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The Importance of the First Touch at All Levels of Hockey

Few things can dictate your individual game more than the quality of your first touch. If it’s perfect, then it keeps the ball close and, in a position, you want it, well, then you’ve got nothing to worry about. You’ve got time for a quick glance, or to set yourself to move the ball on, or take on a player. On the opposite end of the scale, the ball could take a nasty bounce off your stick, taking the ball away from you, either to the opposition, or to an area where you are having to scramble after the ball, which means all your composure is gone. For most people, their first touch in a game will start nearer the first scenario, then the more fatigued they get, the likelihood of the latter increases.

So, what can we do to increase the odds of our first touch being a positive one, one which our teammates can see and builds trust that passing to you is a good option?

Step 0.5: Pre-scan

Before you even get ready to receive the ball, you’ve got to know what’s going on on the pitch. There is no point shouting for a pass if you’ve got a defender right on your heels, itching to intercept you. Further, once you’ve got the ball, you want to know whether you’re receiving the pass as part of a constructed attacking movement, or a scrambled pass after relieving the opposition of the ball. Finally, it’s good to have in the back of your mind where everybody on the pitch roughly is. Got a nice mental map? Now forget about it (just for a moment, anyway).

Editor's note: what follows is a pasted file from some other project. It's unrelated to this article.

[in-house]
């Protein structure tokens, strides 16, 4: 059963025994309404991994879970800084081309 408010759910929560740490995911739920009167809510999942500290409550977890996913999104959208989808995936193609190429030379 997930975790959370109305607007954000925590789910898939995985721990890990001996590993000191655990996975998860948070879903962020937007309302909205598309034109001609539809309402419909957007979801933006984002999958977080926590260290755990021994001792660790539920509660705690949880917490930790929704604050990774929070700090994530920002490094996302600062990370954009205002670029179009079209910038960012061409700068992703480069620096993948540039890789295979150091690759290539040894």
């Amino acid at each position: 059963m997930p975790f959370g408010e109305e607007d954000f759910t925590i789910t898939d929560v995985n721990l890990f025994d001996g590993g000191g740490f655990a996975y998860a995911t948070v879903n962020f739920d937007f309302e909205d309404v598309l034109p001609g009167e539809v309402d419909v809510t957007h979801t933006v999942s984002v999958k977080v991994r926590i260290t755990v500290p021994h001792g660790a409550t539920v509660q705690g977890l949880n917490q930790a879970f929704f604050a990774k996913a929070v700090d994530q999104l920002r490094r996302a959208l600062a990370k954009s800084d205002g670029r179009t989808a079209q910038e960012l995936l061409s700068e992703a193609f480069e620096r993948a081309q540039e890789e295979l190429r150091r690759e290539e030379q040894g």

Step 1: Focus on the task at hand.

One of the biggest mistakes players make when about to receive a pass is trying to think about what they are going to do once they’ve got the ball. From defenders trying to carry out passing around the back, to midfielders trying to turn strong before the ball has even arrived at their feet, to wingers working out which 3D-skill they are going to use which they just saw on TikTok, to forwards counting the number of goals they’ve scored before the ball is halfway towards them. It is very easy to get caught up in the game and forget to focus on the moment. The ball is coming towards you. Do the first bit right, get the ball in a strong good position and under control, then you can nutmeg to your hearts content.

Step 2: Know when to meet the ball.

This is one of the key skills that makes the difference between hockey players and great hockey players. If you’re in open space with no defenders around you, you are going to hope, possibly even expect that your teammate passes the ball for you to run on to. But those occasions are rare and may only come up once in a game, if you’re lucky. Far more often you will need to check your surroundings, cut back and come towards the ball. Regardless of whether you are moving forward or coming to the ball, you always want to be moving when you pick up the ball. The simplest form of movement for receiving a pass is moving in a straight line towards the ball. This massively reduces the chances of the opposition intercepting the pass, as well as increases the likelihood of your team regaining possession of the ball. For forwards it may feel counterintuitive, but that’s why we have the pass and go rule. Once you’ve got the ball with your back to goal, release to a player in front of you (who is themselves facing towards the goal), then turn and run back towards the goal at a different angle, if you pick up the ball running vertically down the pitch, pass to your player, then wheel off to the left in a large C shape. This forces the defenders on the opposition to come with you, creating space on the pitch where it didn’t exist before. And if they don’t follow you? Great! You can have the ball back, but this time you’re facing goal and can drive the attack.